Julia Kissina

Elephantina‘s Moscow Years - Novel

Original Russian title: Элефантина, или Кораблекрушенция Достоевцева
(German title: Elephantinas Moskauer Jahre)
ca. 240 pages
Julia Kissina
Foto: Julia Kissina
© Alan Kaufman

Julia Kissina was born in 1966 in Kiev, Ukraine and studied dramatic writing at the Gerasimov Institute of Cinematography in Moscow, also known as VGIK. A political refugee, she immigrated to Germany in 1990, where she later graduated from the Academy of Fine Arts in Munich. As a Visiting Professor of Photography, she taught at the Karlsruhe University of Art and Design as well as The Rodchenko Art School in Moscow. Julia Kissina lives in Berlin and New York City.

A longtime member of the Moscow Conceptualist movement and one of the best known authors of Russian literary avant-garde, Kissina had been a regular contributor to the two of Russia's most Intellectual literature journals, Obscuri Viri and Mitin Journal. Her début short novel Of the Dove’s Flight Over the Mud of Phobia (1992), became a cult hit of Samizdat. Kissina’s poetry and prose subsequently appeared in numerous journals and anthologies, including the much-translated anthology of modern Russian literature, Russian Flowers of Evil (1997). Her first collection of stories in German Vergiss Tarantino (Forget Tarantino) was published in 2005, the same year as her children’s book Milin und der Zauberstift (Milin and the Magic Pen). Her style, characterized by whimsical humor, precise observations of social conflicts and a distinct sense of the absurd, can be described as auto-fictional fabulism. An essential theme of her work is civilization and its discontents. Despite intertextual experiments with words and subjects, her books are intricately plotted. Her  novel Frühling auf dem Mond (2013, Springtime on the Moon) draws from her childhood in the 1970s Kiev, exploring the tragic dynamic between surreal perception and bureaucratic despotism. Written in a similar style, her novel Elephantinas Moskauer Jahre (2016, Elephantina’s Moscow Years) is a coming-of-age story about a young woman who moves to Moscow to explore the depths of the artistic underground in search of true poetry.

Julia Kissina is also known as a visual artist, having devoted herself to conceptual photography in the 1990s. In 2000, she herded an actual flock of sheep into the Museum of Modern Art in Frankfurt as part of a performance. She also co-curated the Art & Crime Festival at the Hebbel Theater, Berlin, in 2003 and performed in a German prison. In 2006 Julia Kissina created The Dead Artist’s Society, which held séances to conduct Dialogues with Classic Artists such as Duchamp and Malevich.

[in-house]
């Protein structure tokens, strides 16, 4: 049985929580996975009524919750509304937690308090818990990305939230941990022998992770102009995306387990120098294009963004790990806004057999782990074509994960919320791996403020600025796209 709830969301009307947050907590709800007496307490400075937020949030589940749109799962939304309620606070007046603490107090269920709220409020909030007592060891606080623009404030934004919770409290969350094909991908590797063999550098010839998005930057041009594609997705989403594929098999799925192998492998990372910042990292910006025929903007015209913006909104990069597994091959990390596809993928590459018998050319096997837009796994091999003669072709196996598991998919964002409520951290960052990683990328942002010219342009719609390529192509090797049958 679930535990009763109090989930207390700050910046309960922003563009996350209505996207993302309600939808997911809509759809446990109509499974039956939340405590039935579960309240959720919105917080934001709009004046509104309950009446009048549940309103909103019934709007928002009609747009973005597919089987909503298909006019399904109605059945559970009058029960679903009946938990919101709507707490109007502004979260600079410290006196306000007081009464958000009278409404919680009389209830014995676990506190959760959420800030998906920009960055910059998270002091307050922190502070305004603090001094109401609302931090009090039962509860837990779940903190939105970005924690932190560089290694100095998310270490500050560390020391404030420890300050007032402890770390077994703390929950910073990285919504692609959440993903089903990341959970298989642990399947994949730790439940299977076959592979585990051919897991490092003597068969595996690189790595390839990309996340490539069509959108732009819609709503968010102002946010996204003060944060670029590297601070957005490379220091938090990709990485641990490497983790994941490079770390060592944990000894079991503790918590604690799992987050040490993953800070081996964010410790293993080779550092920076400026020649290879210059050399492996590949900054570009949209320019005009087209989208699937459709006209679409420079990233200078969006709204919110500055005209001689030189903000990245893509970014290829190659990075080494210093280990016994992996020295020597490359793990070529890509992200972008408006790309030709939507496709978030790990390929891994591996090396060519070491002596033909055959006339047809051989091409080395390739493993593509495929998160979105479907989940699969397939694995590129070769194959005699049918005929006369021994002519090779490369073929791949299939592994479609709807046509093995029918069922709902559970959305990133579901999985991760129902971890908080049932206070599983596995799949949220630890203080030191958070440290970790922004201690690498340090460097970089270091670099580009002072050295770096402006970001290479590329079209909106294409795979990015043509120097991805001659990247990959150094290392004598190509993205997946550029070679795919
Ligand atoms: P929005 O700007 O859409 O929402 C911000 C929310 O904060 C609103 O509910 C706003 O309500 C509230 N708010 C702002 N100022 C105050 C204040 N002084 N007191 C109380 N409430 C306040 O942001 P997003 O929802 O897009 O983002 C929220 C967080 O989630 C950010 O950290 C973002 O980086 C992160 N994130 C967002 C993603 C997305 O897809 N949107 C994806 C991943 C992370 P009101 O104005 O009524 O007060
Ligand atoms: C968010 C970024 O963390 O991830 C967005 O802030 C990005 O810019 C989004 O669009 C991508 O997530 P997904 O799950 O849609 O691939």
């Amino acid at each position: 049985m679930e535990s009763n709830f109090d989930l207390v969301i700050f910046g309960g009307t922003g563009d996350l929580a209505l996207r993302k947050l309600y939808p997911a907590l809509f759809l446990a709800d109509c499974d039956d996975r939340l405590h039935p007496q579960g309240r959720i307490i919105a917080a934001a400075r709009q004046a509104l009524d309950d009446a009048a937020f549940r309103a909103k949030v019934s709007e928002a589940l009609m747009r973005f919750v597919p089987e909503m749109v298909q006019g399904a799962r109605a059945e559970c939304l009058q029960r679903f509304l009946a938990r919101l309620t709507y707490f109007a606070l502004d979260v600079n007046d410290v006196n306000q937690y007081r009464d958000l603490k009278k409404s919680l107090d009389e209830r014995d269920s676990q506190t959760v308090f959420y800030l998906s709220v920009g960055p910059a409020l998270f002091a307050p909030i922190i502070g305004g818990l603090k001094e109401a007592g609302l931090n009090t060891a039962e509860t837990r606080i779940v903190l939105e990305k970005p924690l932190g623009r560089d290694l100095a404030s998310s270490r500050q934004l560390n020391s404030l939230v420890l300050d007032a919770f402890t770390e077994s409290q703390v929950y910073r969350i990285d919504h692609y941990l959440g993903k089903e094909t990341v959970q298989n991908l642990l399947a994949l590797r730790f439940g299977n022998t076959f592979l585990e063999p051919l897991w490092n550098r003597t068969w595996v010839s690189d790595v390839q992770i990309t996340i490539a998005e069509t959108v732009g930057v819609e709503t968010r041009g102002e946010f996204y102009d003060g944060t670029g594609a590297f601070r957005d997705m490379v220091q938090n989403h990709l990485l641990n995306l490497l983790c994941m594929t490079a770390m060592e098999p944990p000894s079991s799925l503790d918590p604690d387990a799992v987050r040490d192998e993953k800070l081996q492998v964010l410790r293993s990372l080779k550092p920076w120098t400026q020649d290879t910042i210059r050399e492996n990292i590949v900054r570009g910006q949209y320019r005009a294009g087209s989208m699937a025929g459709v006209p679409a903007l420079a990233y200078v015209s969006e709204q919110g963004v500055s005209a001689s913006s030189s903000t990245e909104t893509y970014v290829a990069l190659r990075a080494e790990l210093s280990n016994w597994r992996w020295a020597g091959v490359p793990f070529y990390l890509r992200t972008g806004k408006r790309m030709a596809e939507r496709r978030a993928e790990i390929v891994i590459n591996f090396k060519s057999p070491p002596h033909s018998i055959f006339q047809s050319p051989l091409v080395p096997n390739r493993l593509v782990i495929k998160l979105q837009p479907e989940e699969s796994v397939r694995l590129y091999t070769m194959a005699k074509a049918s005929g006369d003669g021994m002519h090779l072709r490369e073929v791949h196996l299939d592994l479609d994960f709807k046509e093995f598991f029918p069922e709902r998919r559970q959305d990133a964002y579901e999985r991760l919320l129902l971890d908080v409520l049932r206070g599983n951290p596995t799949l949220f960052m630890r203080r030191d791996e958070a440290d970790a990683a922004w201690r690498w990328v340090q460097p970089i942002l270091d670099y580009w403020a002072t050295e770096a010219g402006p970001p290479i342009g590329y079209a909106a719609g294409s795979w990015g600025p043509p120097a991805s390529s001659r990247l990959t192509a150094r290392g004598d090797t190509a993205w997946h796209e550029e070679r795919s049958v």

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Gripped by the desire to lead the free life of an artist, young Elephantina follows her idol to the catacombs of Moscow. The red-faced poetry guru Pomidor, a man in the prime of his life, famous thinker of the avant-garde, has called her the »new Akhmatova«. Forget about provincial Kiev, about boring art school.

Wandering from one sleeping place to the next, through train stations, theatre cloakrooms, and museums, the nomad dressed like a nun finds an apartment that she soon transforms into an artists’ colony. Poetry readings in overcrowded student bars with KGB-informants in the back, forbidden art happenings in Moscow and its surroundings, meeting Allen Ginsberg, a summons from the KGB – yet all of that is only the setting for Elephantina’s yearning for Pomidor.


An éducation sentimentale in powerful colours, rich in episodes and full of esprit and laughter.


»Julia Kissina herself is a marvellous hybrid creature: internationally acting artist with an œuvre of installations, photography and performances on the one hand and one of the most unconventional contemporary Russian writers on the other. [...] Her literary archeology of late socialism seems not at all reactionary but highly topical, as it does with Esterházy, Cărtărescu or Tellkamp: because it’s the influences and mentalities of that time that cause the grotesques and tragedies in the Eastern European present.« Alexander Camman, Die ZEIT

»Elephantina‘s Moskow Years is a veritable inferno of a novel: smart, funny, imaginative, with powerful scenes.« Meike Fessmann, Süddeutsche Zeitung

»There is hardly another book that illuminates the connexion of tyranny and subversion, of submission and autonomy, better than this novel.« Andreas Breitenstein, Neue Zürcher Zeitung

»Fantastical, wonderfully over the top, comical episode.« ZEIT ONLINE 

»Kissina breaks open metaphors and puts them together anew, so that you have to laugh out loud or marvel at the sheer originality of it. [...] The colorful, grotesque, poetic images of «Elephantina» do not portray the well-known Moscow of the eighties, but evoke something quite different: a wild, anarchic counterculture.« Elisa von Hof, Berliner Morgenpost

»Her unflinching will to see grotesque in the ugly, the supernatural in beauty, and the thread of the absurd running through it all, is a victory over the hardness of reality. That is what art, every art, can do. But it is rarely shown as inspiringly as here.« Katharina Granzin, Frankfurter Rundschau

»The language in Elephantina‘s Moskow Years is delicious!« MUROMEZ

»A true odyssey through the cold and strange city – James Joyce could not have described it more radically or more closely. Julia Kissina's language is a linguistic firework. It does not bore for a single moment, and despite the often bitter gutter story, a defiant humor flourishes throughout.« Barbara Raudszus, EGOTRIP

»Elephantina’s Moscow Years positively bubbles over with storytelling skill. Julia Kissina is a world-class storyteller.« Susann Fleischer, literaturmarkt.info

»Julia Kissina knows her subject, and tells her story laconically and artfully all the while juggling amusing descriptions, hyperbole, and metaphors.« Daniela Chmelik, Missy Magazine